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Will Stebbins Headshot

The Trouble With Hosni

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The hair dye and makeup should have been the clue.

What could have been the opening gambit in a negotiation for his departure, turned out to be the first salvo of the counterattack.

In his televised address Tuesday night, the Egyptian president was rejuvenated.

Without a grey hair on his 82-year-old head, and his wrinkle-free face the envy of a Hollywood actress, Hosni Mubarak looked ready for another 30 years.

He did offer the first public acknowledgment that his reign was coming to an end, but we should fear autocrats even when they are bearing concessions.

I had focused on the latter half of the speech. The part where he insisted that he would die in Egypt, as an understandable determination not to end up like Tunisian President Ben Ali, or the Shah of Iran before him, in a humiliating hop scotch around the world looking for safe harbor.

The reference to his military career was also resonant. It reminded everyone that he was, in the phrase of the late president Anwar Sadat, a 'glorious son of October.' Mubarak distinguished himself in the 1973 war with Israel, which redeemed the pride of the Egyptian army after the long humiliation of the 1967 defeat, and led to his appointment as vice president. Like Stalin and the great patriotic war, it's the one thing you can't take away from him.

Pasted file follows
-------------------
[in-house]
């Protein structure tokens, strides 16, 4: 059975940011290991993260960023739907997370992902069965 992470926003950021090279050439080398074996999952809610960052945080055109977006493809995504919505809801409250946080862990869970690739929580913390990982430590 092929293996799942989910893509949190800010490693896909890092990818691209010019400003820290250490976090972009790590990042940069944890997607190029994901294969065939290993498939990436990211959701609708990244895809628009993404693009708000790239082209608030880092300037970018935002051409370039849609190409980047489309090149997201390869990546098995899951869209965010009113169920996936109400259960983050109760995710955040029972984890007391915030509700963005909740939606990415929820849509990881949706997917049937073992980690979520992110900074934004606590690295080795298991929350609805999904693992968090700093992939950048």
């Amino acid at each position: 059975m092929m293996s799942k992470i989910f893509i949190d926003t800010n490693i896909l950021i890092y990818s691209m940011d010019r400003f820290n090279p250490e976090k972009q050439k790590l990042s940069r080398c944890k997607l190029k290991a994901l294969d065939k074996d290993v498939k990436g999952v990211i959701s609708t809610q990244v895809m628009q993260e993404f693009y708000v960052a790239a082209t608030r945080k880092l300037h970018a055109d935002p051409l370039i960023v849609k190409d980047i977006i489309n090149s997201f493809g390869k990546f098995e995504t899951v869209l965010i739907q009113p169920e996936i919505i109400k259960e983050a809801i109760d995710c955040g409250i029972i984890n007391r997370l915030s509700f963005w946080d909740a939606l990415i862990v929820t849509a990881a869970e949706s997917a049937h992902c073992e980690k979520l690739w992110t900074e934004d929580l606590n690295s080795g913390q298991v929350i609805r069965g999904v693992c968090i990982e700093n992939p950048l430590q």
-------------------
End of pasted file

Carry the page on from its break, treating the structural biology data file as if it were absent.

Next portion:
It sounded like there might be room for negotiation. An early retirement, in exchange for the right to remain in Egypt with the dignity appropriate to a war veteran.

The key phrase however had been delivered right at the beginning. Mubarak expressed sympathy for the spontaneous articulations of popular discontent, but lamented that agent provocateurs had hijacked the demonstrations to sow chaos. This was an attempt to isolate the demonstrators, and drive a wedge between them and any wider popular identification with both their goals and strategies.

It was also a thinly veiled reference to the regime's most effective bogeyman, the Muslim Brotherhood, who have been careful to keep a low profile, in the knowledge that they would be a handy pretext for violent repression, but have lately become more confident and vocal.

Mubarak was drawing battle lines.

Far from losing the support of the army, it appears that they too have been playing a double game.

Their earlier announcement that they would not fire on the demonstrators was read as a sign that they were distancing themselves from the president. The subsequent demand from the same army spokesperson that the protestors go home, that their demands had been met, has the feel of a coordinated good cop/bad cop routine with Mubarak.

I always suspected that the reason the order to fire was not given was that it was a test of loyalty they were not confident of passing. Though the officer corps is the training ground for presidents, and they have been given an economic stake in the status quo, the Egyptian army is not monolithic. The privileges are unequally distributed, much like Egyptian society.